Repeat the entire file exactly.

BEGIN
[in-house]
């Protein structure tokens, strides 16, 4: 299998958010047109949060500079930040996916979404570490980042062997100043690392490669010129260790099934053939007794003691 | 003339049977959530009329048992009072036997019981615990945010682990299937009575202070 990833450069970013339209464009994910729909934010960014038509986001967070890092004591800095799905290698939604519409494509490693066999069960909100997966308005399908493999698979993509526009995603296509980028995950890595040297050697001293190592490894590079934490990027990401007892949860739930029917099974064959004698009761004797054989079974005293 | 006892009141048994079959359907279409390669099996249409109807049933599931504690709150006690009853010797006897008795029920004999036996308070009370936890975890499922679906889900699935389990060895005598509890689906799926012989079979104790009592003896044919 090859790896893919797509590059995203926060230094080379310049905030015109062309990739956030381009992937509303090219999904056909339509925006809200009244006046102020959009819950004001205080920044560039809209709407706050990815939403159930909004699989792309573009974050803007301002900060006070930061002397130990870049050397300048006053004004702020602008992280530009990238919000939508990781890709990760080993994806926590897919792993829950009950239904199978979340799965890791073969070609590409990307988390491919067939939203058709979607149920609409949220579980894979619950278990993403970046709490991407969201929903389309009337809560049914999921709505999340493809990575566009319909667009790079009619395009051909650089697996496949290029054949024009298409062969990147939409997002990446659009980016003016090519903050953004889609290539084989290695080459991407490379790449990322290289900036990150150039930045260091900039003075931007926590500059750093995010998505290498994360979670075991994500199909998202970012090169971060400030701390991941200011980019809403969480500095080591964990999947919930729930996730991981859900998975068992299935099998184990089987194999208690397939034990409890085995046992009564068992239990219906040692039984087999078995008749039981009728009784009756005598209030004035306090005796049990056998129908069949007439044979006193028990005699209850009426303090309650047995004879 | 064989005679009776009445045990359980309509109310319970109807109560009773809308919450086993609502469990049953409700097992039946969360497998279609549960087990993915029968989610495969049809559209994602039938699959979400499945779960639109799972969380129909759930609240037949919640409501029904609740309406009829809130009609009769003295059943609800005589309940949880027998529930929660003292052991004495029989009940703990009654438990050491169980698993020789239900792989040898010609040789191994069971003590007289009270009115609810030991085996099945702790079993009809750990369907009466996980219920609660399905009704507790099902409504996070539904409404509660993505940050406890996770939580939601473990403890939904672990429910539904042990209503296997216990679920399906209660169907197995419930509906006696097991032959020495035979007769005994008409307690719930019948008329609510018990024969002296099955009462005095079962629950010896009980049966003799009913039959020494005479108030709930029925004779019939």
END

[in-house]
């Protein structure tokens, strides 16, 4: 299998958010047109949060500079930040996916979404570490980042062997100043690392490669010129260790099934053939007794003691 | 003339049977959530009329048992009072036997019981615990945010682990299937009575202070 990833450069970013339209464009994910729909934010960014038509986001967070890092004591800095799905290698939604519409494509490693066999069960909100997966308005399908493999698979993509526009995603296509980028995950890595040297050697001293190592490894590079934490990027990401007892949860739930029917099974064959004698009761004797054989079974005293 | 006892009141048994079959359907279409390669099996249409109807049933599931504690709150006690009853010797006897008795029920004999036996308070009370936890975890499922679906889900699935389990060895005598509890689906799926012989079979104790009592003896044919 090859790896893919797509590059995203926060230094080379310049905030015109062309990739956030381009992937509303090219999904056909339509925006809200009244006046102020959009819950004001205080920044560039809209709407706050990815939403159930909004699989792309573009974050803007301002900060006070930061002397130990870049050397300048006053004004702020602008992280530009990238919000939508990781890709990760080993994806926590897919792993829950009950239904199978979340799965890791073969070609590409990307988390491919067939939203058709979607149920609409949220579980894979619950278990993403970046709490991407969201929903389309009337809560049914999921709505999340493809990575566009319909667009790079009619395009051909650089697996496949290029054949024009298409062969990147939409997002990446659009980016003016090519903050953004889609290539084989290695080459991407490379790449990322290289900036990150150039930045260091900039003075931007926590500059750093995010998505290498994360979670075991994500199909998202970012090169971060400030701390991941200011980019809403969480500095080591964990999947919930729930996730991981859900998975068992299935099998184990089987194999208690397939034990409890085995046992009564068992239990219906040692039984087999078995008749039981009728009784009756005598209030004035306090005796049990056998129908069949007439044979006193028990005699209850009426303090309650047995004879 | 064989005679009776009445045990359980309509109310319970109807109560009773809308919450086993609502469990049953409700097992039946969360497998279609549960087990993915029968989610495969049809559209994602039938699959979400499945779960639109799972969380129909759930609240037949919640409501029904609740309406009829809130009609009769003295059943609800005589309940949880027998529930929660003292052991004495029989009940703990009654438990050491169980698993020789239900792989040898010609040789191994069971003590007289009270009115609810030991085996099945702790079993009809750990369907009466996980219920609660399905009704507790099902409504996070539904409404509660993505940050406890996770939580939601473990403890939904672990429910539904042990209503296997216990679920399906209660169907197995419930509906006696097991032959020495035979007769005994008409307690719930019948008329609510018990024969002296099955009462005095079962629950010896009980049966003799009913039959020494005479108030709930029925004779019939």